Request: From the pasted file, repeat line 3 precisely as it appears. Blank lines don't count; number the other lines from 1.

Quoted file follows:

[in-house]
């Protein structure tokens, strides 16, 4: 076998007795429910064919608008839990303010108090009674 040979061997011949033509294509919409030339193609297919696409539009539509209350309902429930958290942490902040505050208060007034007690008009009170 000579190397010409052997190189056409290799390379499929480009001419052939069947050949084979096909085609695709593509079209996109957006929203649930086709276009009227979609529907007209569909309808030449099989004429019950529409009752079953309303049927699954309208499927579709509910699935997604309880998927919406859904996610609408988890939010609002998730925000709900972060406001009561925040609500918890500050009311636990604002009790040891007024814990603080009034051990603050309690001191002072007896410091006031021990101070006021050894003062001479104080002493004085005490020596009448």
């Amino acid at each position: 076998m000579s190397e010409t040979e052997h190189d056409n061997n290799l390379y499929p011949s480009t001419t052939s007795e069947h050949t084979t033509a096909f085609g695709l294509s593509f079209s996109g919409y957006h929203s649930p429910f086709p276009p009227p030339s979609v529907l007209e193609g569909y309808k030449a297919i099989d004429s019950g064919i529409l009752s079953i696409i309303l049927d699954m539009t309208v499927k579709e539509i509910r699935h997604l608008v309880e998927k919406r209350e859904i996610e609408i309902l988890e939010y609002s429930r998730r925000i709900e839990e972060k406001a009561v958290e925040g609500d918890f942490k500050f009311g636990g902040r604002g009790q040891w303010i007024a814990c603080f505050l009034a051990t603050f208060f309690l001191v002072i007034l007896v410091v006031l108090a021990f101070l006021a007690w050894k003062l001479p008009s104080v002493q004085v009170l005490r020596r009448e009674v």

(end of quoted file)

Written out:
């Amino acid at each position: 076998m000579s190397e010409t040979e052997h190189d056409n061997n290799l390379y499929p011949s480009t001419t052939s007795e069947h050949t084979t033509a096909f085609g695709l294509s593509f079209s996109g919409y957006h929203s649930p429910f086709p276009p009227p030339s979609v529907l007209e193609g569909y309808k030449a297919i099989d004429s019950g064919i529409l009752s079953i696409i309303l049927d699954m539009t309208v499927k579709e539509i509910r699935h997604l608008v309880e998927k919406r209350e859904i996610e609408i309902l988890e939010y609002s429930r998730r925000i709900e839990e972060k406001a009561v958290e925040g609500d918890f942490k500050f009311g636990g902040r604002g009790q040891w303010i007024a814990c603080f505050l009034a051990t603050f208060f309690l001191v002072i007034l007896v410091v006031l108090a021990f101070l006021a007690w050894k003062l001479p008009s104080v002493q004085v009170l005490r020596r009448e009674v």